Reviews for the new generation home entertainment consoles are rolling in from all over the web. One series of reviews unfolding for Microsoft, Sony and Nintendo's latest consoles comes from the DAGER System, a website dedicated to disabled gamers and video game accessibility. Interestingly enough, the Wii U ranked quite high in their review of the system.
Casting aside petty fanboyism and brand allegiance, the review of the Wii U is cut and dry and shows that Nintendo is still the king of the home console arena. No arguments, that's just the way it is. You have to take it and deal with it. There's no debating it. It's just the truth. It's undeniable fact... it really is, because the Wii U has sold more than the Xbox One and PS4.
Anyway, DAGER's review is straight to the point and highlights some of the promising features of the Wii U, such as its ability to compliment those with hearing disabilities by having audio options available from the TV and from the Wii U's GamePad.
Author Josh Straub also highlights the GamePad's functionality... being able to easily and conveniently make use of the analog sticks and buttons without any sort of impediments or complications. The setup of the controller allows for those – even with motor skill disabilities – to access the controller, operate menus and play games with very little encumbrance.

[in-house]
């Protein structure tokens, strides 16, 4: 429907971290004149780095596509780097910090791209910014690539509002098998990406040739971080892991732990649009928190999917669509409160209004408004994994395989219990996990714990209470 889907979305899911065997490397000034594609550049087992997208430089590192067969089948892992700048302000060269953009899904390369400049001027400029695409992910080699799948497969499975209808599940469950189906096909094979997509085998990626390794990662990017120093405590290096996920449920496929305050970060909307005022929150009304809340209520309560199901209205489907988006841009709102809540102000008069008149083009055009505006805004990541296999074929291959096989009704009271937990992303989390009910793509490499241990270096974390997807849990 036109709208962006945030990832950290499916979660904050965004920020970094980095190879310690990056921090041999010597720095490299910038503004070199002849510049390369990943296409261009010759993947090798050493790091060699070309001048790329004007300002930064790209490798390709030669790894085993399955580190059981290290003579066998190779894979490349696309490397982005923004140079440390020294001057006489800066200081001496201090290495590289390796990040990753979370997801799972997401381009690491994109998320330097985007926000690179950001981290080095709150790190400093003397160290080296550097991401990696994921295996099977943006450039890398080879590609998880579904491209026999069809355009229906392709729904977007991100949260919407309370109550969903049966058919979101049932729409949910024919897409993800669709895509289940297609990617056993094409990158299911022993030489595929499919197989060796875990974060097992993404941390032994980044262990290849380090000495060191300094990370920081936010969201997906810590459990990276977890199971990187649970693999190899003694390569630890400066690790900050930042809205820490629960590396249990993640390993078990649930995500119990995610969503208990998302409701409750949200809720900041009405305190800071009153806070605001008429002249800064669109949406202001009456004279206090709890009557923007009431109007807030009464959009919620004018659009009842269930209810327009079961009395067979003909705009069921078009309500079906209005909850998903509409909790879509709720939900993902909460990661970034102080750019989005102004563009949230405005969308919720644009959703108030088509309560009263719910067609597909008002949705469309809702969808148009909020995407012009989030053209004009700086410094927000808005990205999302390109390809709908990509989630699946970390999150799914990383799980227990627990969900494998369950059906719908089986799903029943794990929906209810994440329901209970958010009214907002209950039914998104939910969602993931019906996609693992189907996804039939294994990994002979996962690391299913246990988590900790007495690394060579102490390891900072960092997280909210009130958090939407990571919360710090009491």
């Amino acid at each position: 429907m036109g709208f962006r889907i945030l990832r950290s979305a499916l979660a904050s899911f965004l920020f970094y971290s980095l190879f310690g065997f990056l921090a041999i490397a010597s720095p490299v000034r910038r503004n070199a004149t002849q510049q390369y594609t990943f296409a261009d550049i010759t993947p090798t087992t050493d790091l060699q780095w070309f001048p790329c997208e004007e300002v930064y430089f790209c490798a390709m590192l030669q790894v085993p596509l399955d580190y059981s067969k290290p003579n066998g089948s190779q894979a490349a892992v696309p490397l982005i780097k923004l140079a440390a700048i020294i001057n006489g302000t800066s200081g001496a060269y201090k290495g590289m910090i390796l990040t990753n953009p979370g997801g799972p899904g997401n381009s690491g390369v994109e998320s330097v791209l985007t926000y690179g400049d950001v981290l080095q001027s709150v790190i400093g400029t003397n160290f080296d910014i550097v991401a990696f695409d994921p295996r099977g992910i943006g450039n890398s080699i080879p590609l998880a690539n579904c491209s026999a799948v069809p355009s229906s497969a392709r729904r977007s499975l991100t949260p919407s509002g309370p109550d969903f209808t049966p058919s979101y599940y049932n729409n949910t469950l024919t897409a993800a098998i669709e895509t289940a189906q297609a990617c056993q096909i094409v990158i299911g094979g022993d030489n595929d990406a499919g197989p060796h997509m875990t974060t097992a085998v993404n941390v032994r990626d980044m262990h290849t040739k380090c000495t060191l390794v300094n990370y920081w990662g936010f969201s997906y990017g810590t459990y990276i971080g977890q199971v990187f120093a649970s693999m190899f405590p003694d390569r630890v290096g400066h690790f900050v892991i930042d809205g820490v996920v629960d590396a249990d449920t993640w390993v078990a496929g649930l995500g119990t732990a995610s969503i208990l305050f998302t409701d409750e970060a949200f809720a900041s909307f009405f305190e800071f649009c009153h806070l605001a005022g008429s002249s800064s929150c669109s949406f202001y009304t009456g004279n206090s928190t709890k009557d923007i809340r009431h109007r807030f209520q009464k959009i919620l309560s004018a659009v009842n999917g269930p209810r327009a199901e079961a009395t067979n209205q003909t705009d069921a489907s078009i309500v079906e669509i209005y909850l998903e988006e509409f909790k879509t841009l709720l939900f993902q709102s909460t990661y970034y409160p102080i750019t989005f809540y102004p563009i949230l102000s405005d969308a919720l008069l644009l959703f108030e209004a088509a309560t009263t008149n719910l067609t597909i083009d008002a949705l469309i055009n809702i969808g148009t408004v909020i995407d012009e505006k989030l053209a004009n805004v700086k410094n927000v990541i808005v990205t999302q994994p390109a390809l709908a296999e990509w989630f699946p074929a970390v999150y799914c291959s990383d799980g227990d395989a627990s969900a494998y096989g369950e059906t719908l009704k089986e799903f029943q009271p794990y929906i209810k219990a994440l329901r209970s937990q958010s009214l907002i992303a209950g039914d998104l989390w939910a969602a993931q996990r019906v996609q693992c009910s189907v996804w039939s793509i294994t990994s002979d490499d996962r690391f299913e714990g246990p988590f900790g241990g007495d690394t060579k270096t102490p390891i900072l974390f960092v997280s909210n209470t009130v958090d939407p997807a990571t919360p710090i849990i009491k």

Nintendo is also given props for including both audio and visual cues, so those who can't hear at least get prompts via pop-up menus and bubbles. It's an interesting thing that Nintendo would be so forward and broad thinking in both the hardware and software compatibility design of the Wii U to afford for such features.
Straub – highly impressed with the system's capabilities and functionality – concludes that...
“On the whole, the Wii U is very impressive from the standpoint of accessibility. However the real test for game accessibility will be how developers choose to implement its various features.”
I'm more curious how both the Xbox One and PlayStation 4 will fare in their reviews on DAGER System. I can easily imagine the voice features of the Xbox One coming up short, where-as the PS4's controller might seem like it could be a bit of a stumbling block on the road to easy accessibility. However, we won't know for sure until the reviews go up for the other two consoles.
In the end, if you or someone in your household suffers a debilitating state but they enjoy gaming nonetheless, you at least have the Wii U as a very viable option to offer you and your household a great gaming alternative, without any worries about getting banned on Skype or worrying about jet fans of doom ruining all the fun of your game time.
You can learn more about the DAGER System review of Nintendo's Wii U by paying a visit to the review page.